People with disabilities are three times less likely to be employed and, when they are working, they’re earning 75 cents for each dollar others are paid.
Between 2008 and 2010, individuals with disabilities accounted for 6 percent of the workforce, according to data released this week from the U.S. Census.
Such workers were most often employed in service and administrative support roles. Positions as janitors or building cleaners, cashiers, dishwashers and in retail sales were among the most common cited.
For their labor, more than half of workers with disabilities earned less than $25,000 annually, the Census found.
“Even within the largest occupations, employed workers with disabilities, on average, earned less than similarly employed workers without disabilities,” said Jennifer Cheeseman Day, the assistant chief for employment characteristics at the Census Bureau.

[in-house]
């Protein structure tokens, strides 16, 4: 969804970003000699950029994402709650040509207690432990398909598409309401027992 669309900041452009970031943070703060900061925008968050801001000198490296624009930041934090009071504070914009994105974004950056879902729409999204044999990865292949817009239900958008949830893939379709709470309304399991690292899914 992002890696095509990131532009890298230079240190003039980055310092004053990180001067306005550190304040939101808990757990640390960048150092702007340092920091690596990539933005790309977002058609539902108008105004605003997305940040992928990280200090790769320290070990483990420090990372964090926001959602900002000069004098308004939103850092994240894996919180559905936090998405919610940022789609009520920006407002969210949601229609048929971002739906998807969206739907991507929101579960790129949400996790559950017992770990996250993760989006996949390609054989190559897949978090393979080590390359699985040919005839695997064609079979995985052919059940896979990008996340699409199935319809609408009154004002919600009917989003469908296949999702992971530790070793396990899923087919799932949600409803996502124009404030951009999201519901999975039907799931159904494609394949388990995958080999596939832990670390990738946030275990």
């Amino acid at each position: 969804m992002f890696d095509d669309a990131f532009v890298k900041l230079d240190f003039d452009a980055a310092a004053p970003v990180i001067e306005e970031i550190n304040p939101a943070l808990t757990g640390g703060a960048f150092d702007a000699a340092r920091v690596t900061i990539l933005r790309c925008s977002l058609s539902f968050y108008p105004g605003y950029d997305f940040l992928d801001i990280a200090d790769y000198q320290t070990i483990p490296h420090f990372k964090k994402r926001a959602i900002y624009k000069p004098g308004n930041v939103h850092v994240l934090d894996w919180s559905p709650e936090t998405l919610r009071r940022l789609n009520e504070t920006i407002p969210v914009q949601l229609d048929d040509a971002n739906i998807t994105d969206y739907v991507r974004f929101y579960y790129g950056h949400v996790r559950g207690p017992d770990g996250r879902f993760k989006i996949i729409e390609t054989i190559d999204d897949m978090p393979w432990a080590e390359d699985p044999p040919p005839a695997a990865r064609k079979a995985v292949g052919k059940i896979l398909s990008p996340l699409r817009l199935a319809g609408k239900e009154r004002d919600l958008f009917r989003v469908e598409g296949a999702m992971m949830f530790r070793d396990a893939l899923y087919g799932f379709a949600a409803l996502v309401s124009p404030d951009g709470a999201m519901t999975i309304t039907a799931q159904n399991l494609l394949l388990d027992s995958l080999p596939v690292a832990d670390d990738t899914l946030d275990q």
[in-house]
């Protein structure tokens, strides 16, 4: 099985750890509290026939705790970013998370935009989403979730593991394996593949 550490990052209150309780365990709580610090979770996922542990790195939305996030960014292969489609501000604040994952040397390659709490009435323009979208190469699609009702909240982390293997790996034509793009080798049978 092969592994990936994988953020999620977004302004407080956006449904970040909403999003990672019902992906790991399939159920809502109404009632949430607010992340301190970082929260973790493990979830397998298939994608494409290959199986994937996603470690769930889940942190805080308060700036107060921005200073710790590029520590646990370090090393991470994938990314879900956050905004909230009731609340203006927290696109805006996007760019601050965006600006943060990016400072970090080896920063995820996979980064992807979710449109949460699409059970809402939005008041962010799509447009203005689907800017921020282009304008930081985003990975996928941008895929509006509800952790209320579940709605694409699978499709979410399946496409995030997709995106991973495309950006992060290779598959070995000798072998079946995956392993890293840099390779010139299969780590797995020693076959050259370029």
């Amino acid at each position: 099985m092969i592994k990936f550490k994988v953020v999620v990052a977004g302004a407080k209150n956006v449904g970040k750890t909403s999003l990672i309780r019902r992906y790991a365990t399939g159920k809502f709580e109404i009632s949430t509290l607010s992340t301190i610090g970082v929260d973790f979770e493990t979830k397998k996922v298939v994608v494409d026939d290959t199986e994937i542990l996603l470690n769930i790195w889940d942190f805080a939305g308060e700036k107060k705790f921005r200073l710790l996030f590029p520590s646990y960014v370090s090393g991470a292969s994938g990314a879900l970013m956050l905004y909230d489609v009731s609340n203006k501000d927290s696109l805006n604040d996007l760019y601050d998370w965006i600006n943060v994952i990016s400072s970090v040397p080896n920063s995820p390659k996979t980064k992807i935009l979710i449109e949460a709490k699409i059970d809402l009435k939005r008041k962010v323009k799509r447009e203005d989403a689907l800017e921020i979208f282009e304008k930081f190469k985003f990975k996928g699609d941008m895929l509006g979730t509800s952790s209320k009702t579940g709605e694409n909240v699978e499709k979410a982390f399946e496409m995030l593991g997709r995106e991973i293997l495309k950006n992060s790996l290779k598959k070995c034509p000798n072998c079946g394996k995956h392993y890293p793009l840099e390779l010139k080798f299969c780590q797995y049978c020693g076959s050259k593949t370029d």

The data, which was collected as part of the Census’ American Community Survey, is just the latest to highlight the persistent struggle facing people with disabilities to keep up in the workforce. As of February, the U.S. Department of Labor found a 12.3 percent unemployment rate among this population.